Here are some interesting new ways to think about Warmachine and Hordes, especially if you’re new to the game.
A Brief History Lesson
Back when I started playing Warmachine (in what would end up being the middle of the Mk. 1 edition of the game), the argument that persuaded me to dive in and play was that Warmachine has strong parallels to Magic: The Gathering. Being a current wargamer and former Magic player at the time, that analogy drew me right in. That comparison was valid then and it still holds up all these years later.
“You Got Your CCG Into My TTG!”
In case you haven’t heard it before, here is the pitch about what elements Warmachine and Hordes (hereafter abbreviated as “WM/H”) share with Magic (and by extension, most collectible card games):
- Emphasis on special traits and abilities – As with all wargames, models in WM/H have a stat line general governs what role(s) they perform well. However, those stats rarely tell the whole story of a model. What really drives each model’s purpose are the special rules that go along with it. This can be as simple as a model having the Weaponmaster ability (making it a premier melee attacker) all the way on up to the robust suite of spells, innate abilities, and game changing feats that come with each warcaster.
- Powerful combos – Many models in WM/H are designed to enhance each other. This can either be explicit (“I make shooting models more accurate”) or implicit (“I stand in front of the shooting models so they don’t end up in melee”), but regardless, that sense of synergy is always there. Similar to Magic, a big part of the game is trying to set up your best interactions while trying to deny your opponent’s.
- List construction – #1 and #2 come together at list construction, where you try to build lists that combine synergies and interactions in marvelous and terrible ways to accomplish whatever your goal is. Much like Magic, you can have lists that seem innocuous at first glance, but end up being amazingly effective.
- Strong metagame – Knowledge of individual model rules is important if you’re trying win a game of WM/H, but what is even more important is to have a sense of the metagame (the body of common lists and tactics that are currently popular). Having a good idea of what you are likely to face off against puts you at a solid starting point before dice are even rolled, and it helps to better inform your list construction choices. You can have a list that beats “x” 100% of the time, but that isn’t very useful if no one plays “x”.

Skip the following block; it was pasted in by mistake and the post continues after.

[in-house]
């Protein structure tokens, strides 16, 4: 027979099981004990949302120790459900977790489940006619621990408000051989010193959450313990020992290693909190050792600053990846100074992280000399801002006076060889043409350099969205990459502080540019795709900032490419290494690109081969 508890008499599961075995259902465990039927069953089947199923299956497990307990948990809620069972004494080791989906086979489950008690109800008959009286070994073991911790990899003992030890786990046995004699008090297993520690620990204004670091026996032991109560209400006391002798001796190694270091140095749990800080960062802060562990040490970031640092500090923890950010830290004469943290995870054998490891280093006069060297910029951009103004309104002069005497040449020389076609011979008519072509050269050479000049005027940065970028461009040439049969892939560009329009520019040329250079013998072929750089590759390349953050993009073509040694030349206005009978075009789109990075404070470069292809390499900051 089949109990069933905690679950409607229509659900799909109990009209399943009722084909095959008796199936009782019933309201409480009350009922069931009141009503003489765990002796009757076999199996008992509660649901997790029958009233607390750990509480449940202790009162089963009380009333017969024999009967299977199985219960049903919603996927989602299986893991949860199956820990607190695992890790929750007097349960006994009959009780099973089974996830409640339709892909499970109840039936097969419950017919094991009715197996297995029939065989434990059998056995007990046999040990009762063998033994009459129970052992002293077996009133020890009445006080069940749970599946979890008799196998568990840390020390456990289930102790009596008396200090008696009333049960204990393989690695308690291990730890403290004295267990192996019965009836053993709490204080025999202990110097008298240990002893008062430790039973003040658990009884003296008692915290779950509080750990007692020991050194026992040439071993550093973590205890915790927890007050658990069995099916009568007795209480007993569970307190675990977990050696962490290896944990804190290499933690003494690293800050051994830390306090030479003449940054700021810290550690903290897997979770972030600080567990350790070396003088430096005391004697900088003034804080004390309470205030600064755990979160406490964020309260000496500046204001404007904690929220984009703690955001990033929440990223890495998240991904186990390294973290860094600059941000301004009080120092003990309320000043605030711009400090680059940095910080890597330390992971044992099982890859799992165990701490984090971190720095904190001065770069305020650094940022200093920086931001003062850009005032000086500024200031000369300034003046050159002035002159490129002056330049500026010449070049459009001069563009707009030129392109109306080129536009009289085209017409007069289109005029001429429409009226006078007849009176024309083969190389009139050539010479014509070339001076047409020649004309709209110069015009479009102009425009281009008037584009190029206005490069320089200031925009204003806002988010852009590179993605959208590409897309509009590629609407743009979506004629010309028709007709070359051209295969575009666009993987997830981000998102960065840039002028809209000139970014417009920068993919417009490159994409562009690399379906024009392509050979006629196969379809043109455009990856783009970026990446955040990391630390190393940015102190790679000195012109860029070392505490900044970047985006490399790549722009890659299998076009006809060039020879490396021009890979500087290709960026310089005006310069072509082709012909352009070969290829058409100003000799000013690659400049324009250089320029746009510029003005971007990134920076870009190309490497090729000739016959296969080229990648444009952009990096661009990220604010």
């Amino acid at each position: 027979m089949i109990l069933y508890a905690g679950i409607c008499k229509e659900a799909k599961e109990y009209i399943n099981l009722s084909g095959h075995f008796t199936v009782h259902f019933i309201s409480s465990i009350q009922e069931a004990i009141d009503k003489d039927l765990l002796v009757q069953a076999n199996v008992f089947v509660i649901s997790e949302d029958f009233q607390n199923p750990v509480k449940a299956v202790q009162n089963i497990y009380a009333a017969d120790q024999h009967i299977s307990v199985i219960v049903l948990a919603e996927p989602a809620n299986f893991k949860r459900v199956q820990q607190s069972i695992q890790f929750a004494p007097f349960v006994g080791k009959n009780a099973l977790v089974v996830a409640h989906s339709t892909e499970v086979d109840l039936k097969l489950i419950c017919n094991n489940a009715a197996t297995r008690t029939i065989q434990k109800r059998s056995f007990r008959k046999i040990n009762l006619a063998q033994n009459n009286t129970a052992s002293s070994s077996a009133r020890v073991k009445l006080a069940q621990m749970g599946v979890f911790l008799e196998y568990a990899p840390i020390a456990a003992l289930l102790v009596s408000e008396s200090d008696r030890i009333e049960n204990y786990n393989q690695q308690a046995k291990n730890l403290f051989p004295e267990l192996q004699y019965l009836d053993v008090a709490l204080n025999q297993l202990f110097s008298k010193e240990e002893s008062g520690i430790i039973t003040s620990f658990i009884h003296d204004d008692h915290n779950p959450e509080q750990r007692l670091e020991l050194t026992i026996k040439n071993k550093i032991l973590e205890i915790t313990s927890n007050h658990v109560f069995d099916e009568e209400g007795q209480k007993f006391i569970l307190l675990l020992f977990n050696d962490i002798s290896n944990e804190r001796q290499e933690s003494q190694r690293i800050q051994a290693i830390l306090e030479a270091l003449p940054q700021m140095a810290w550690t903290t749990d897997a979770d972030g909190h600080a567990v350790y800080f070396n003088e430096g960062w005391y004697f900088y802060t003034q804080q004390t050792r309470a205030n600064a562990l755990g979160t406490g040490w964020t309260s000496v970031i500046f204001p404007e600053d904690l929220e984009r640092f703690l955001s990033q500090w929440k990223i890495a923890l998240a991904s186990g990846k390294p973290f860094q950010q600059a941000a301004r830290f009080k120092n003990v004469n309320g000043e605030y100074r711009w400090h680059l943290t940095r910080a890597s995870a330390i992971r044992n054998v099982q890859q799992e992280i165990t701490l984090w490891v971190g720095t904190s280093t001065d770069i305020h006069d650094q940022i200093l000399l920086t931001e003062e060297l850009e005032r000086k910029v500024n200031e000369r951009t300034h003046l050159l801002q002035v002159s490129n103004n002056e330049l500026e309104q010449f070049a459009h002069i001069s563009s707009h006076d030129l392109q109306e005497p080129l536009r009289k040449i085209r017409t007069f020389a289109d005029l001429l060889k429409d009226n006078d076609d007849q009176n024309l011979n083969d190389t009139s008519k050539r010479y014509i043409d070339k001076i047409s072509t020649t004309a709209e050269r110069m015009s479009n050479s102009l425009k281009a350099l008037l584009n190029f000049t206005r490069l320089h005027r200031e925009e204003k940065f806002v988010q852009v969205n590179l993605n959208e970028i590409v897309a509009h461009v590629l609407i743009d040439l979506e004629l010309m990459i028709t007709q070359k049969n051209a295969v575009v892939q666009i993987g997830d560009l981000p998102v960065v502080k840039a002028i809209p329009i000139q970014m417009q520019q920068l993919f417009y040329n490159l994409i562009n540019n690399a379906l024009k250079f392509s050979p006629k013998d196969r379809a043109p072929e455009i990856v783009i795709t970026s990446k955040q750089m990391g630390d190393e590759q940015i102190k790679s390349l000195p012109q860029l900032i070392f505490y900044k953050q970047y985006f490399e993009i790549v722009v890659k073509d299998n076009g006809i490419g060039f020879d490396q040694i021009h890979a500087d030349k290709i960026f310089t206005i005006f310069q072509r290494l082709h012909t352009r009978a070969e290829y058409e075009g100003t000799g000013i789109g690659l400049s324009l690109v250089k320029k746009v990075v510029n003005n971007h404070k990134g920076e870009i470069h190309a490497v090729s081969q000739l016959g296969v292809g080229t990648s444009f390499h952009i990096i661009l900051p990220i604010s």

Those points are as valid as they ever have been, and they still serve as a good conceptual jumping on point for anyone that wants to generally understand WM/H.
Round 2, Fight!
As WM/H has grown, so too has its competitive environment. The continued growth and incorporation of competitive gaming into WM/H (primarily through the Steamroller tournament rules set) has caused the game to evolve, and incorporate aspects of another gaming hobby: fighting games (i.e. Street Fighter, Guilty Gear, Tekken, etc.)
Being an avid fan of both hobbies, here are the parallels I’d draw between competitive WM/H and fighting games:
- Emphasis on individual character capabilities – One of the things that Mk. 2 did a very good job of was return a decent portion of the army’s power to the controlling warcaster/warlock. As a result, your choice of warcaster/warlock usually greatly informs the style of list you’ll be playing, even within the general archetypes of each faction. Ex. A Skarre1 list is going to look very different from a Mortenebra list.
- Focus on character v. character match ups – #1 leads to a system of evaluating match ups that has a lot in common with how it is done in fighting games. How does Skarre1 match up against Haley1? Haley2 against Bradigus? Lylyth2 vs Lucant? Lists are still a big part of that consideration, but the character’s helming those lists are the focal point of much of the discussion.
- Time is a factor – As in fighting games, the clock is always ticking. Whether its timed turns or Deathclock, you and your opponent are both going to be trying to win before the timer runs out. That added time pressure makes a big difference in how each person plays, and how it is implemented is relatively unique to WM/H.
Taken together, I think those two analogies give a really good idea of what you can expect to experience as you start out on your WM/H journey, and how you can expect it to evolve if you choose to partake in the (very fun and rewarding) competitive scene.
Think I’m way off base? Do you think WM/H is more aptly compared to another game? Let me know in the comments!
Also be sure to check out Sticks and Dice for lots more WM/H content!